(This post contains affiliate links.)
It was a little tricky finding books to showcase the letter I! But after some research and running the books by the kids (to make sure they were winners), I found eight:
In the land of ice and snow lives a lonely girl named Immi. Her only treasure is a wooden bear she wears around her neck. One day, when fishing through a hole in the ice, she catches a brightly painted wooden bird. In the following days she catches many more beautiful objects, which she uses to adorn her stark igloo. Her loneliness disappears as many animals visit to share stories and be cheered by her brightly decorated home. At the end of the story Immi drops the wooden bear from her necklace into the hole. It washes up on a beach, and a little boy finds it — the same little boy who had sent her all the colorful treasures.
It’s A Good Thing There Are Insects, by Allan Fowler
Allan Fowler has written many books for the Rookie Read-About Science series. These are truly excellent nonfiction books for young listeners and readers. The books have just the right balance between text and photographs. The words are large, easy to read, and simple — but not too simple. Even the mom learns something new! Fowler has the gift of making science concepts both interesting and accessible to young children. I recommend seeing how many of his titles you can find in your library.
Inch by Inch, by Leo Lionni
Okay, confession. My kids don’t exactly love this one. But it is a popular, award-winning book. And it certainly showcases the letter I. So I couldn’t leave it out. The story is about a inchworm who escapes being eaten by various birds as he measures each bird’s tail, neck, beak, or legs. When the nightingale asks him to measure his song or he’ll eat the worm for breakfast, the inchworm measures inch by inch… until he inches out of sight.
Building an Igloo, by Ulli Steltzer
Today the Inuit people live in houses. But for centuries the people of the Arctic built their houses of snow. Even today, some Inuit people build igloos as shelter when they go hunting. This is a book of black and white photographs detailing how a father and son build an igloo. My Four, who loves to take things apart to see how they work, was fascinated by this book and wanted to hear it again as soon as we finished. My husband loved it too. 🙂
Do you remember this book from your childhood? It was one of my favorites. It’s a very short story (just a phrase or two per page) about a bear who climbs into an empty box. His father mistakenly loads it onto the back of a truck, and we see the trip the young bear takes “inside, outside, upside down.”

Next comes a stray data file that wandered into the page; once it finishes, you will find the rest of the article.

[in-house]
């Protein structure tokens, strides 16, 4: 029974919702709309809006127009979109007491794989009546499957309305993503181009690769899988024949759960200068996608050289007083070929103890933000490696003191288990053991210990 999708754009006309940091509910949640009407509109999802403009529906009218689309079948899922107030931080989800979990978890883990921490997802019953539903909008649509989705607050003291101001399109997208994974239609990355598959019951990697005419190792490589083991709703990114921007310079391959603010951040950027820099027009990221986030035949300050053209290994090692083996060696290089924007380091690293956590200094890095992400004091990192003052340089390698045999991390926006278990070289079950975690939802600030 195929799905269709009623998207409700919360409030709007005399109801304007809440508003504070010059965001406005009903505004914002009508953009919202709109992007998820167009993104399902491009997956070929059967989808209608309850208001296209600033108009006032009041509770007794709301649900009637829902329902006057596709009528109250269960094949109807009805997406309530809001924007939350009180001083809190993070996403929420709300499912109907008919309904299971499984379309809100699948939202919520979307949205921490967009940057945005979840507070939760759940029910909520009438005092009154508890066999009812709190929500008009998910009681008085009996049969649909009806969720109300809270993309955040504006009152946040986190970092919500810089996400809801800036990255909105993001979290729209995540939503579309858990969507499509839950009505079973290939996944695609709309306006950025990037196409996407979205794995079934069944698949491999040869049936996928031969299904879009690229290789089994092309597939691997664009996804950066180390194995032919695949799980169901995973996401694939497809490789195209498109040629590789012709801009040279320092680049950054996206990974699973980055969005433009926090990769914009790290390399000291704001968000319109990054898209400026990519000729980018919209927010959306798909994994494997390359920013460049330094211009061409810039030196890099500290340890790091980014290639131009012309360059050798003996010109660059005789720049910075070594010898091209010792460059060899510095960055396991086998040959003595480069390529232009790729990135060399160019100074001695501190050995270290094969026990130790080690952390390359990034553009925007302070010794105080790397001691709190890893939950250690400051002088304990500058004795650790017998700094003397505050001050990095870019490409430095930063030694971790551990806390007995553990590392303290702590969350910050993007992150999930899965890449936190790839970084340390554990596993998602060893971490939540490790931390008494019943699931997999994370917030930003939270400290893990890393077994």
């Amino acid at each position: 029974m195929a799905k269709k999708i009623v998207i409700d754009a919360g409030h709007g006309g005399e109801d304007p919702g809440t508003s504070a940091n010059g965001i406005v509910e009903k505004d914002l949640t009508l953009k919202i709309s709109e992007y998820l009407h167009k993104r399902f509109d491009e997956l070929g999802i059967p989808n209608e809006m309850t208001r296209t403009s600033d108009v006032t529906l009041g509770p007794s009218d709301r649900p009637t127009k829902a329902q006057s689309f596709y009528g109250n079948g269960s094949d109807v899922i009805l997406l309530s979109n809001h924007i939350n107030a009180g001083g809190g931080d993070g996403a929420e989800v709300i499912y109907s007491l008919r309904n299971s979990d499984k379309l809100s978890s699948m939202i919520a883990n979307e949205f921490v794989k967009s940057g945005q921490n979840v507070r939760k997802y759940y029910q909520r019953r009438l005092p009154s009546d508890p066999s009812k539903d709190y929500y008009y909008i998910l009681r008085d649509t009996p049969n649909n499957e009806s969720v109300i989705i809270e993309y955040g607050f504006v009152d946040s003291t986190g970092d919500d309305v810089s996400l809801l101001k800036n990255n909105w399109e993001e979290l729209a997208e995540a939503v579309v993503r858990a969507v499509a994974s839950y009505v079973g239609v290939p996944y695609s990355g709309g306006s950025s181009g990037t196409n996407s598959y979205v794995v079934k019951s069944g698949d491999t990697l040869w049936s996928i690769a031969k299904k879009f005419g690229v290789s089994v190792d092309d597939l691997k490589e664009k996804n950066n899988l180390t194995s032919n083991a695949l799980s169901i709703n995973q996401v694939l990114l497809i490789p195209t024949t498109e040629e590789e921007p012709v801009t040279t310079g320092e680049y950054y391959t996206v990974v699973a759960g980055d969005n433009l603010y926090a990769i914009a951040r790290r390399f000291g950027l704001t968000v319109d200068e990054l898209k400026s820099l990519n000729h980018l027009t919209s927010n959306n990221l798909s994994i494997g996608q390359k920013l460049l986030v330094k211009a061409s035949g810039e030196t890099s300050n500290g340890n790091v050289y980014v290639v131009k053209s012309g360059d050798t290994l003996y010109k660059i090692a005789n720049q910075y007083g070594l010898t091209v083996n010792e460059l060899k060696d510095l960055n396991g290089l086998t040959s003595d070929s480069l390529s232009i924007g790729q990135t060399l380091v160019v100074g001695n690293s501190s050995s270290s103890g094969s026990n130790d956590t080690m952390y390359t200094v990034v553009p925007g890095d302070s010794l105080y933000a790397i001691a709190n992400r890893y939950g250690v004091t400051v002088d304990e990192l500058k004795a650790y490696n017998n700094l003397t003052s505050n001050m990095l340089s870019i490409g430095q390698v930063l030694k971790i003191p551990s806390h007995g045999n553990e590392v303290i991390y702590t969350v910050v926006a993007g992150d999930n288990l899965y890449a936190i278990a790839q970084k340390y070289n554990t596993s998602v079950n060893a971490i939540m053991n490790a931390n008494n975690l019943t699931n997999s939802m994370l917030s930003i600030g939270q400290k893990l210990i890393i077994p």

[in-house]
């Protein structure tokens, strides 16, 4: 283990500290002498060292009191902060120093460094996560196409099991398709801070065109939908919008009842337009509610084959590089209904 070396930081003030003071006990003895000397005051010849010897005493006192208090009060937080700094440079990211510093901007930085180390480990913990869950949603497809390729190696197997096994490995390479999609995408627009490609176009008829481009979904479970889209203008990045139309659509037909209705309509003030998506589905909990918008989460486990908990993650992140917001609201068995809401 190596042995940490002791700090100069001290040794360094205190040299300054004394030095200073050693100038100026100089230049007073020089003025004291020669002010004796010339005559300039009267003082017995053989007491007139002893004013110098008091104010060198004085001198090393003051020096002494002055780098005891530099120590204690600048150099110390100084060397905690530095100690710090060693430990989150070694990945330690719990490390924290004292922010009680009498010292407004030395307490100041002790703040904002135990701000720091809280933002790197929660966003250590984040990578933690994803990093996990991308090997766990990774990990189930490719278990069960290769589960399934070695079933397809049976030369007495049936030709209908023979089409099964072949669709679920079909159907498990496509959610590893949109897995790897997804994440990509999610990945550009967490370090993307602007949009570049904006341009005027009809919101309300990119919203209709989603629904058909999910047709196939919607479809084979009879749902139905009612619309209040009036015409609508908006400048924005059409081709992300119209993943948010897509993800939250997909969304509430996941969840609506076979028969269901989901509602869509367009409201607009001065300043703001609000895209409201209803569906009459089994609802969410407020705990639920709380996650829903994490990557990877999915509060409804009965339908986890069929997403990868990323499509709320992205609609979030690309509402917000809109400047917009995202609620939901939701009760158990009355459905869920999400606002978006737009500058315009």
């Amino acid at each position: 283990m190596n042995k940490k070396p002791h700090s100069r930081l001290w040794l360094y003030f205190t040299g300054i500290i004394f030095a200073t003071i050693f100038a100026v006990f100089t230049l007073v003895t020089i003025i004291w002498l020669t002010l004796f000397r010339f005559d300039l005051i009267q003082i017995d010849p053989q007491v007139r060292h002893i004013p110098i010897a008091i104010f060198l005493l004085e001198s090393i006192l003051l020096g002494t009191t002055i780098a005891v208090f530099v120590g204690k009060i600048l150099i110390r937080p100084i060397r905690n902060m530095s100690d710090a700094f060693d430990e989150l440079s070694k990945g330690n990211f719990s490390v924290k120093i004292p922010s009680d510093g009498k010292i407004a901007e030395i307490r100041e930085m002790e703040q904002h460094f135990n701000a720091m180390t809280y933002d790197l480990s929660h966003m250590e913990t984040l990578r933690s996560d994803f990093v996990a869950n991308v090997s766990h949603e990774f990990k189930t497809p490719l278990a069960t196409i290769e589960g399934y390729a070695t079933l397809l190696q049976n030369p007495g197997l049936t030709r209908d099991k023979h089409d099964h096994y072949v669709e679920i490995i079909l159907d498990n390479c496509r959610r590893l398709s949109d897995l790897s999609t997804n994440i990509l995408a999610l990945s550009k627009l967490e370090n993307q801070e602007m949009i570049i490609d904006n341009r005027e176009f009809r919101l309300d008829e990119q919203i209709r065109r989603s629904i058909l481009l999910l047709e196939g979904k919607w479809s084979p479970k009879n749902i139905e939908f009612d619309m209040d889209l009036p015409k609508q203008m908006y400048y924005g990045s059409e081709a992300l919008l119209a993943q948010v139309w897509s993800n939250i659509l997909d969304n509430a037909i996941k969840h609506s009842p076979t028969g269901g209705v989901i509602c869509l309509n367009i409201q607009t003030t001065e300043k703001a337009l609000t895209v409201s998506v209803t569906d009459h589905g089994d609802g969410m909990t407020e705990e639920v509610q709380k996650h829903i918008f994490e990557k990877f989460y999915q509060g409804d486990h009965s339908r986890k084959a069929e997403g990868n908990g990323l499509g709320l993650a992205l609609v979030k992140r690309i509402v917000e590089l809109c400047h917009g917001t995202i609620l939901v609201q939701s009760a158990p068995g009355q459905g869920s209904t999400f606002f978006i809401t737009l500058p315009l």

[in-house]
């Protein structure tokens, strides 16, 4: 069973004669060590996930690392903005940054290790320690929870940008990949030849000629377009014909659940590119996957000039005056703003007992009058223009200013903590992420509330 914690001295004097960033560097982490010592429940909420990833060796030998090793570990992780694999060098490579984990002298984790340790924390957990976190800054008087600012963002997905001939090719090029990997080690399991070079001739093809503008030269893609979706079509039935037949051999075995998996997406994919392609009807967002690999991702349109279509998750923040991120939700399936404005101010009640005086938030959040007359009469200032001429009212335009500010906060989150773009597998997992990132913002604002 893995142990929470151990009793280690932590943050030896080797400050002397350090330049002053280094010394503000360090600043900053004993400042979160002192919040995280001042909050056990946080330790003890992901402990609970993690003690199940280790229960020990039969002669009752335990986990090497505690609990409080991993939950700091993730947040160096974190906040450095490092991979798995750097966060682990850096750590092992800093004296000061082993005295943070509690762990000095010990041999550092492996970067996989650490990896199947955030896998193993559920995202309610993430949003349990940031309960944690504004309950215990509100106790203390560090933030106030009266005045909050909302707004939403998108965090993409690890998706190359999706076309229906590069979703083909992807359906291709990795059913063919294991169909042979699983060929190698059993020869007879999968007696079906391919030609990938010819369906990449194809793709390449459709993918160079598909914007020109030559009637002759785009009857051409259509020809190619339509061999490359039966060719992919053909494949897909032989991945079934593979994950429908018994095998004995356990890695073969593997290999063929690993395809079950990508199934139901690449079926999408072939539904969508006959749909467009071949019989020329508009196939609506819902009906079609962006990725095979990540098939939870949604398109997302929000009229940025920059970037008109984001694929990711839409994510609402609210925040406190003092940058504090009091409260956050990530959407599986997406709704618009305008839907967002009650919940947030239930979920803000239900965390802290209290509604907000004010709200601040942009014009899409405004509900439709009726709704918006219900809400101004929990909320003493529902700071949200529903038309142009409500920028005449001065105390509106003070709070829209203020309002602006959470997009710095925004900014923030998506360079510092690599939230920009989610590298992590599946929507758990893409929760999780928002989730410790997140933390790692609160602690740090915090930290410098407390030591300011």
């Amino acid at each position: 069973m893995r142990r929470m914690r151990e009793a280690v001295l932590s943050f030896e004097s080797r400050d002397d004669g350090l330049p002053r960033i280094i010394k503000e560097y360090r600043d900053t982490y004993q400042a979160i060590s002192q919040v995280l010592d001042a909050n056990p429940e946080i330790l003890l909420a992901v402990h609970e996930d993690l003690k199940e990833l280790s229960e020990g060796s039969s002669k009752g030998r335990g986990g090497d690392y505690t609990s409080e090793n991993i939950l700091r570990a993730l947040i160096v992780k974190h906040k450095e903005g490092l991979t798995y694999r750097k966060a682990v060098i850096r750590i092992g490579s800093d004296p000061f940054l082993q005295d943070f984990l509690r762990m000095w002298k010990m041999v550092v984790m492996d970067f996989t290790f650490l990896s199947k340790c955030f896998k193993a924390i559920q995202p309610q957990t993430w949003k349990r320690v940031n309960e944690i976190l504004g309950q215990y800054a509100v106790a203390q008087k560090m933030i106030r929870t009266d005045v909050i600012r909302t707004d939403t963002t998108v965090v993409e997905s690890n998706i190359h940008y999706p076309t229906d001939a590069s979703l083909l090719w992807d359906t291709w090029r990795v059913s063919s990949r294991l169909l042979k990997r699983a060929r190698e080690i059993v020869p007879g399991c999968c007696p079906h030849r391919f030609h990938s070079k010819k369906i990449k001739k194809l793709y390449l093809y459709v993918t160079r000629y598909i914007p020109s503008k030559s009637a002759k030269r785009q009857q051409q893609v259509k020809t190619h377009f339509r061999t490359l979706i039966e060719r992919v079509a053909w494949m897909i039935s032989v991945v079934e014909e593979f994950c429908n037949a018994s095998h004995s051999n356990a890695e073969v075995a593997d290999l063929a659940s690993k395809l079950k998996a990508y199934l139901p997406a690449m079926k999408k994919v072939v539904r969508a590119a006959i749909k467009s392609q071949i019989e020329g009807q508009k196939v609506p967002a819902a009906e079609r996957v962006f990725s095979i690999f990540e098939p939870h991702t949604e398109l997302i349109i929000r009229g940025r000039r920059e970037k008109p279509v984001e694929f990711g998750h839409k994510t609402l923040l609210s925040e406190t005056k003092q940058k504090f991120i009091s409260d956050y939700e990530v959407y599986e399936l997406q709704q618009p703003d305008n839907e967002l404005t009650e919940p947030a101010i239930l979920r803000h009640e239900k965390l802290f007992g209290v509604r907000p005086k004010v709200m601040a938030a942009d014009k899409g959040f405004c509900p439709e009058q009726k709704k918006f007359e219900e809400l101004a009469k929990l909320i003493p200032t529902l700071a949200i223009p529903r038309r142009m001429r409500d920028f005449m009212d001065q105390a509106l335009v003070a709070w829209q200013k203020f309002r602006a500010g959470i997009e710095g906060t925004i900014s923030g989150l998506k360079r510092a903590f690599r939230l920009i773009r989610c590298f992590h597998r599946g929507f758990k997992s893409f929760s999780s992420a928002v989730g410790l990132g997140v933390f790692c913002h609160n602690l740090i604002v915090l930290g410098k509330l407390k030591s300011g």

Inchworm and a Half, by Elinor Pincez
I assumed the math in this story would be a bit over my kids’ heads. It probably was, but my Four and Five wanted to hear it over and over again. The inchworm loves to measure everything in the garden — until she finds a cucumber that’s not quite long enough for another inch. Along comes a worm that’s a half-inch long, and together they measure, until they need another unit of measurement. Along comes a 1/3 of an inch worm. And so on. The math lesson is appropriate for older students, but the basic concept of an inch as well as the rhymes and fun pictures make this a winner for preschoolers, too.
Imogene’s Antlers, by David Small
This is just a fun story about a girl named Imogene who wakes up one day excited to find that she has a full rack of antlers. Her mother faints, her brother does research, and the doctor is puzzled. Silliness continues throughout the book until Imogene wakes up one day — and the antlers are gone. She does, however, have a full set of peacock feathers…
Itsy Bitsy Spider, by Iza Trapani
We love singing books at our house, so it was a treat it was to find this book with five additional verses for a favorite rhyme! Highly recommended.
Looking for more ways to teach the letter I? Click on the image below!
And be sure to check out the rest of our Letter of the Week book lists here:
© 2013 – 2014, Anna G. All rights reserved.